Café by the Ruins to find a new home

In Photo: Baguio City artists, longtime friends and owners of Cafe by the Ruins Laida Lim and Benedicto Cabrera attend the closing of the coffee shop on July 20. The coffee shop served as one of the top gastronomic destinations in Baguio through out its 29 years of existence.

BAGUIO CITY—Cafe by the Ruins, a popular café featuring signature dishes with touches of indigenous ingredients and a place to show off the artwork of local artists, is now looking for a new home, 29 years after it set up a restaurant amid the ruins of war across the Baguio City Hall.

Known as “The Café” among its owners and friends, a group of like-minded friends who wanted to support the art and culture scene of the city got together to build a lean-to kind of structure made of bamboos and a cogon-grass roof, prodding founding member Adelaida Lim to offer her delectable dishes served in countless get-togethers where the idea of The Café was hatched.

To the surprise of its original owners—Laida Lim, national artist Benedicto Cabrera, Louie and Sue Llamado, Boy Yuchengco and those who have passed away—The Café became successful, continuing even after some founding members passed away: Christine Arvisu, on whose family compound stood The Café; the late anthropologist Dave Baradas; iconic artist Robert Villanueva; and journalist and painter Baboo Mondonedo.

In fact, from the profits of The Café, the group set up Café Dua on Upper Session Road, managed by their children. It keeps the tradition of getting its ingredients and food needs daily from the market and cooking it like the old way of slow cooking for which The Café was well known for.

“In the beginning, we just wanted to provide a venue where the arts can thrive,” Lim said.  “We wanted to create a space where artists can be comfortable.” Art festivals, international and local, were planned out at the café, that placed Baguio on the map of art scenes.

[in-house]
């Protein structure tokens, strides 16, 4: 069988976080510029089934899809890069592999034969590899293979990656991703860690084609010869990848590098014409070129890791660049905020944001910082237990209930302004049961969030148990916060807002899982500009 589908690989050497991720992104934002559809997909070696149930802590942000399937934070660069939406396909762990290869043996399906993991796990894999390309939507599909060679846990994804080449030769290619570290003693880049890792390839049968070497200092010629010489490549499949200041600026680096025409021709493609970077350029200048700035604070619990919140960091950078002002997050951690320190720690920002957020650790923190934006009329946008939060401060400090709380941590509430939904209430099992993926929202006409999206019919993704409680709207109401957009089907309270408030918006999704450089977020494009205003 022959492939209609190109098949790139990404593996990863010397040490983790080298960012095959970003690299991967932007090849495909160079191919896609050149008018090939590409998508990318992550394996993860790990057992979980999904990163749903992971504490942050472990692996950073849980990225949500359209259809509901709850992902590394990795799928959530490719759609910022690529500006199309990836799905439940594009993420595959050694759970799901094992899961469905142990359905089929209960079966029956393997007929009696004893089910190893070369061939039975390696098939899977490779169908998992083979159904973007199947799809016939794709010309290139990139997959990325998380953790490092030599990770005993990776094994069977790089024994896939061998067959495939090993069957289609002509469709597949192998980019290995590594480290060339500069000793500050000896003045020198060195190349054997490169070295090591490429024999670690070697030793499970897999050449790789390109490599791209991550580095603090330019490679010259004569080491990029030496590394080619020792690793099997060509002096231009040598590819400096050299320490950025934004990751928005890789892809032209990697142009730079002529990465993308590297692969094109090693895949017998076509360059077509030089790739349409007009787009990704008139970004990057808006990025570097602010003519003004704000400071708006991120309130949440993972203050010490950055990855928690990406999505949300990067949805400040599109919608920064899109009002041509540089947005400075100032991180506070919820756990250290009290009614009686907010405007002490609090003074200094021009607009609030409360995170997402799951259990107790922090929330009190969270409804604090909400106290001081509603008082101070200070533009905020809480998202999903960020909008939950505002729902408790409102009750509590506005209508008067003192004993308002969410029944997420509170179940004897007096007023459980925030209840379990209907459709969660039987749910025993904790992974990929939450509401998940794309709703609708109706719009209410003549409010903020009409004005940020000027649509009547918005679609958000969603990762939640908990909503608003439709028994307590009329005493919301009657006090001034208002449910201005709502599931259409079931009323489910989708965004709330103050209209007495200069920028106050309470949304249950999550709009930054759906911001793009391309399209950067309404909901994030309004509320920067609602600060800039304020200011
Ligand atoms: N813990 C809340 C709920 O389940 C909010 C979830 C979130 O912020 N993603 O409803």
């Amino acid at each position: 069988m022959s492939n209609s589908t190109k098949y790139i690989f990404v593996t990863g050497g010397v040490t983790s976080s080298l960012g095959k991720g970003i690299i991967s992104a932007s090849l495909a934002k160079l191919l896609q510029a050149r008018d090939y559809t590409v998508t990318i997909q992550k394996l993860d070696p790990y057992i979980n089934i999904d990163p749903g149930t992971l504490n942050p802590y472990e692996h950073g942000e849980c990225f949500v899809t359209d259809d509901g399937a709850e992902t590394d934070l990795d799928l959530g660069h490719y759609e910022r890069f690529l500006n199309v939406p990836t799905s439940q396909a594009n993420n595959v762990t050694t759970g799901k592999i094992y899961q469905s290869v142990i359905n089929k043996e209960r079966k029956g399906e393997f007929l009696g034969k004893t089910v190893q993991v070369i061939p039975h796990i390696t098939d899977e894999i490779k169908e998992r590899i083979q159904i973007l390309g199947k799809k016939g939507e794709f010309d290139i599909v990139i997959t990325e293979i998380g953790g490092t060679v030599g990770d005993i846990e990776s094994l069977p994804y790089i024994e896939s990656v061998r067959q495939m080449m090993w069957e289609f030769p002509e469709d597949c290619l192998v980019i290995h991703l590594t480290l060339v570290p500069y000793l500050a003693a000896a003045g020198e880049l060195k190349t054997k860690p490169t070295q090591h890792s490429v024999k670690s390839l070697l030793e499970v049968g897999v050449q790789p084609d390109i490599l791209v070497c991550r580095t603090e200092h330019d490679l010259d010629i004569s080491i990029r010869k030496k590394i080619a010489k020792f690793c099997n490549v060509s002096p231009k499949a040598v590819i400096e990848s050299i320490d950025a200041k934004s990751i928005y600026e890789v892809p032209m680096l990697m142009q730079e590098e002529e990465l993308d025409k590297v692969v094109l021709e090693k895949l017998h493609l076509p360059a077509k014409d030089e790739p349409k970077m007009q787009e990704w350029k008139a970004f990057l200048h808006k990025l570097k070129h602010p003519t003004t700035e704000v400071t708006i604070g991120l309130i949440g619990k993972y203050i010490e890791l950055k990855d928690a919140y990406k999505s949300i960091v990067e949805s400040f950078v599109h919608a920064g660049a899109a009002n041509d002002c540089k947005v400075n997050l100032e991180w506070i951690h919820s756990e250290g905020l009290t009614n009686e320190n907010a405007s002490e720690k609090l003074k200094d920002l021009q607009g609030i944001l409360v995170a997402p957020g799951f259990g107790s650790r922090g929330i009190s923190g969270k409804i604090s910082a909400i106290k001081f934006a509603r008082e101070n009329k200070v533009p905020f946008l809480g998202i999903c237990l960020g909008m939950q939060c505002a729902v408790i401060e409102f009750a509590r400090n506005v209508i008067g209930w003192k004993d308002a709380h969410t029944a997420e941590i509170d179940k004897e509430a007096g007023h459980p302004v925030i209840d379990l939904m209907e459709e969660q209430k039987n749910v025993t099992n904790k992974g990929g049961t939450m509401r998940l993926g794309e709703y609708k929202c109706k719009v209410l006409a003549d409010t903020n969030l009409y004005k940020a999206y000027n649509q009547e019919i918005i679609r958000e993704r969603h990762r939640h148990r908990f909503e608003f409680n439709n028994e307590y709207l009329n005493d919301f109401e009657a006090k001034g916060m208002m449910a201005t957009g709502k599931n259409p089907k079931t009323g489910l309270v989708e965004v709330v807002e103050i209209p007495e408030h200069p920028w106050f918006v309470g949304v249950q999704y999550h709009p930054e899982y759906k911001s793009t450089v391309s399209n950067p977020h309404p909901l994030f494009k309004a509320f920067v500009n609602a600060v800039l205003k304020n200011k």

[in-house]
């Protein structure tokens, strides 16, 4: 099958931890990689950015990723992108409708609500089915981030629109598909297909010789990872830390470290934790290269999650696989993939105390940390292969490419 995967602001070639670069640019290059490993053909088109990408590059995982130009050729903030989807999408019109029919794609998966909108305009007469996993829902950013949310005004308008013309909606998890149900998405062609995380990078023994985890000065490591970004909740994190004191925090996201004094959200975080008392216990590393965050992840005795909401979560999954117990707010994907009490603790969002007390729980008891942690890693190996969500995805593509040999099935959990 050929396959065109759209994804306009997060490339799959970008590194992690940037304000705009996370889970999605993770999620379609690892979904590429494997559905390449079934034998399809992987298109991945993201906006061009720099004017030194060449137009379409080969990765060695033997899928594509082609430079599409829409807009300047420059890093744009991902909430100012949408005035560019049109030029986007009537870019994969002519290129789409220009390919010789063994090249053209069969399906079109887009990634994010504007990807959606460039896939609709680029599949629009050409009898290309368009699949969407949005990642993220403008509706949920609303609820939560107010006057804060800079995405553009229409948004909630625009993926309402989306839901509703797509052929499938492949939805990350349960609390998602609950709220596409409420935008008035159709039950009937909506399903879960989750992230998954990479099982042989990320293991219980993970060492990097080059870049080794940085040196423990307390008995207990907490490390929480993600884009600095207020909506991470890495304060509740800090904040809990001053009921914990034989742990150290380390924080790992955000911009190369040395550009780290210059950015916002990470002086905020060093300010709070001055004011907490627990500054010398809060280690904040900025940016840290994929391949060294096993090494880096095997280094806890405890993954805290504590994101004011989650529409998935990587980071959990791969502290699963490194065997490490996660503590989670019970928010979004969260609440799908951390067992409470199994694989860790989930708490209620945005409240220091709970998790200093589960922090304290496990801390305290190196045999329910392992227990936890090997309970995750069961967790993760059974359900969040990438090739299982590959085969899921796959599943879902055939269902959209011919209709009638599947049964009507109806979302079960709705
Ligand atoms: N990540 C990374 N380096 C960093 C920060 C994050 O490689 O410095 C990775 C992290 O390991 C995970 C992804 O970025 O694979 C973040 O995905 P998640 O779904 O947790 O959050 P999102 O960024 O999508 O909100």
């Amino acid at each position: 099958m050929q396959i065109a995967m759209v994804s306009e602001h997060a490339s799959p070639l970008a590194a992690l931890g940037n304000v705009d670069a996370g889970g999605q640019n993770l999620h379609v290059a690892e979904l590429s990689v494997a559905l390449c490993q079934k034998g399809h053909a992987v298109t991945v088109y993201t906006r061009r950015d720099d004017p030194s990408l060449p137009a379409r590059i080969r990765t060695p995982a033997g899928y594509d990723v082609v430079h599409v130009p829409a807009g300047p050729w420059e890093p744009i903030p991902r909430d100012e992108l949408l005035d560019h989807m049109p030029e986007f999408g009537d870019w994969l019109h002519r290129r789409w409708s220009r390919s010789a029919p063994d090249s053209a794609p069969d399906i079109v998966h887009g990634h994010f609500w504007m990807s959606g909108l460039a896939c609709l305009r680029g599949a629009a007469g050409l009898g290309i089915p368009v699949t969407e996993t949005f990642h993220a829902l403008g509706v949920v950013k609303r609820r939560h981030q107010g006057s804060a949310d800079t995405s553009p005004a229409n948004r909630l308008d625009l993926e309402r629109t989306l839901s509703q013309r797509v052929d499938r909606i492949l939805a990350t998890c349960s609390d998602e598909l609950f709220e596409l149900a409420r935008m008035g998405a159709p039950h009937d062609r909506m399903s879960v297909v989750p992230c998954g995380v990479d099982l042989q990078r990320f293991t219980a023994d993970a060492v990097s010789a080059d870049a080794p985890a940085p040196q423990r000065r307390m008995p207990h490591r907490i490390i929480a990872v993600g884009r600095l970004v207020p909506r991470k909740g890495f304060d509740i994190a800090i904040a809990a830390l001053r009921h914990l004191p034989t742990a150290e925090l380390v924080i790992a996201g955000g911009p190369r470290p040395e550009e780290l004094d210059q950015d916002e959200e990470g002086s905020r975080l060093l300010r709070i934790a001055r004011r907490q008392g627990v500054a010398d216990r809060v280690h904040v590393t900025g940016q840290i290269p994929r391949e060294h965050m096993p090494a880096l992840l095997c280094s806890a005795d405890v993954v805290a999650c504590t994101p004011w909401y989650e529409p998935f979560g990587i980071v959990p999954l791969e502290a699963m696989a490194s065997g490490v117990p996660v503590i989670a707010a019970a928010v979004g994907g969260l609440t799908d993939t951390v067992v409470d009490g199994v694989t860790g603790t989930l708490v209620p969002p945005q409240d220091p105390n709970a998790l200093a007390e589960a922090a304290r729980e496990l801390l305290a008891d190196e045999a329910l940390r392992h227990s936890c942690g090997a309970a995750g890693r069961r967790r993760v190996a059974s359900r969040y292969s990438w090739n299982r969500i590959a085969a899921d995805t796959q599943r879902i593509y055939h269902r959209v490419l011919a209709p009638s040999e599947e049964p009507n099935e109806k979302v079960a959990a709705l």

Regular art exhibits were held at the café and artists would often come together and beat percussion instruments by a bonfire at the dap-ay (a circular,  stone-paved structure) built by Villanueva where they shared their ideas and passion.

The Café also had its social responsibility that served soup during the aftermath of the 1990 earthquake and devastating Typhoon Pepeng in 2010.

The original owners have since passed their shares to their kids, who will soon manage the new café to be put up.

Fifi Perez, daughter of Laida, said the new café, while aiming to maintain a rustic touch, will be more modern. Much will depend on the character of property they acquire, but one requirement will be that it must have a garden, as the dap-ay will be transferred there.

The new-generation owners intend to keep the creative ambience alive by running the new café also as an art gallery. The spirit of community service will also be carried on.

In April  The  Café was gutted down by a fire. But, this time around, there will be no rising from the ashes and the ruins. The Café held a ritual canao (festivity) on July 20 as a grateful closure and to invoke blessings for a new beginning.

The young ones say 29 years is a long time. They say it’s time to move forward, and they are buzzing with exciting new ideas on creating a new version of old sentiments for the arts and community involvement, perked up by millennial energies and technology.

 

 

Image credits: Marilou Guieb

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